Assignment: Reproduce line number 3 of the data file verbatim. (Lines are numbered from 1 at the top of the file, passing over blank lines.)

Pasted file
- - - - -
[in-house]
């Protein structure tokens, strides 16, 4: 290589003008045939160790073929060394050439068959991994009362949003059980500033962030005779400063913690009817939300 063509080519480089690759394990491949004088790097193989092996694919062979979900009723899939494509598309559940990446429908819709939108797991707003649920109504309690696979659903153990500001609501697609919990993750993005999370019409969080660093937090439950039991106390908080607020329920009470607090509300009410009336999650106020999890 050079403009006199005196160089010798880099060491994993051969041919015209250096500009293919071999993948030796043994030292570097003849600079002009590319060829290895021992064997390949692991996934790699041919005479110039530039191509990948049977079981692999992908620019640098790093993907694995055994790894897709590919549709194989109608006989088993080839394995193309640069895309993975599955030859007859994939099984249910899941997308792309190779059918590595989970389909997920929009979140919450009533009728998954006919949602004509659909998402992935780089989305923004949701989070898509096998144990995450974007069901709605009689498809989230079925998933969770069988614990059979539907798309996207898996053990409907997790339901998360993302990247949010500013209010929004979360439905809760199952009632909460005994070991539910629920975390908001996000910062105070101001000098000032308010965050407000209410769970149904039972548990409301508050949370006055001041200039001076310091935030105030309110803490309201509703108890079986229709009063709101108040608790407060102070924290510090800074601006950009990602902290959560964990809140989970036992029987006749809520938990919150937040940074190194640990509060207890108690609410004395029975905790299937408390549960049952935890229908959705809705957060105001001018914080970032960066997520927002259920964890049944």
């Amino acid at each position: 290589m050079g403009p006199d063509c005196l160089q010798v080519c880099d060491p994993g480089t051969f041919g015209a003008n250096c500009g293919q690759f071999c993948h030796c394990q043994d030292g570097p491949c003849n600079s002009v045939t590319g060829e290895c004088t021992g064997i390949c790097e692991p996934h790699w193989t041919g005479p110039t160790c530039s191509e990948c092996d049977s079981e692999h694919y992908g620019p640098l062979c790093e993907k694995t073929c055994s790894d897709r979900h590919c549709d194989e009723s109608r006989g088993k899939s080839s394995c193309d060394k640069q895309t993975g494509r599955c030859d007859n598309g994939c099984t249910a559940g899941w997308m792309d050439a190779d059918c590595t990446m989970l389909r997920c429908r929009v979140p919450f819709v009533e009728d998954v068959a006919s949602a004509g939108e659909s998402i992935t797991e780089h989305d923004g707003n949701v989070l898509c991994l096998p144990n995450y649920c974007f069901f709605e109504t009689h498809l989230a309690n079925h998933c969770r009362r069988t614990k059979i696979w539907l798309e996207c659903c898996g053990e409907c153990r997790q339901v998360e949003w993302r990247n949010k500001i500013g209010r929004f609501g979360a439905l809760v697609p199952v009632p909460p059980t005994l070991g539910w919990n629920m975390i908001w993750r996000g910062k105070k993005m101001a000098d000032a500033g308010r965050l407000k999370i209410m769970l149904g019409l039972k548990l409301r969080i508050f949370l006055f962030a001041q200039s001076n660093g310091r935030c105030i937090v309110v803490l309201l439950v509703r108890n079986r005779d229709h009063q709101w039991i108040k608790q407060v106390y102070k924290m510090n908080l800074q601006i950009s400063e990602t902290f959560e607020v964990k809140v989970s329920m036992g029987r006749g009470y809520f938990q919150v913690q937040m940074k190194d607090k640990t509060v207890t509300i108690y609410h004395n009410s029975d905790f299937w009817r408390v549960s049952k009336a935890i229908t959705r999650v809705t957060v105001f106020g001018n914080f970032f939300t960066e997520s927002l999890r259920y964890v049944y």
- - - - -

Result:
């Amino acid at each position: 290589m050079g403009p006199d063509c005196l160089q010798v080519c880099d060491p994993g480089t051969f041919g015209a003008n250096c500009g293919q690759f071999c993948h030796c394990q043994d030292g570097p491949c003849n600079s002009v045939t590319g060829e290895c004088t021992g064997i390949c790097e692991p996934h790699w193989t041919g005479p110039t160790c530039s191509e990948c092996d049977s079981e692999h694919y992908g620019p640098l062979c790093e993907k694995t073929c055994s790894d897709r979900h590919c549709d194989e009723s109608r006989g088993k899939s080839s394995c193309d060394k640069q895309t993975g494509r599955c030859d007859n598309g994939c099984t249910a559940g899941w997308m792309d050439a190779d059918c590595t990446m989970l389909r997920c429908r929009v979140p919450f819709v009533e009728d998954v068959a006919s949602a004509g939108e659909s998402i992935t797991e780089h989305d923004g707003n949701v989070l898509c991994l096998p144990n995450y649920c974007f069901f709605e109504t009689h498809l989230a309690n079925h998933c969770r009362r069988t614990k059979i696979w539907l798309e996207c659903c898996g053990e409907c153990r997790q339901v998360e949003w993302r990247n949010k500001i500013g209010r929004f609501g979360a439905l809760v697609p199952v009632p909460p059980t005994l070991g539910w919990n629920m975390i908001w993750r996000g910062k105070k993005m101001a000098d000032a500033g308010r965050l407000k999370i209410m769970l149904g019409l039972k548990l409301r969080i508050f949370l006055f962030a001041q200039s001076n660093g310091r935030c105030i937090v309110v803490l309201l439950v509703r108890n079986r005779d229709h009063q709101w039991i108040k608790q407060v106390y102070k924290m510090n908080l800074q601006i950009s400063e990602t902290f959560e607020v964990k809140v989970s329920m036992g029987r006749g009470y809520f938990q919150v913690q937040m940074k190194d607090k640990t509060v207890t509300i108690y609410h004395n009410s029975d905790f299937w009817r408390v549960s049952k009336a935890i229908t959705r999650v809705t957060v105001f106020g001018n914080f970032f939300t960066e997520s927002l999890r259920y964890v049944y």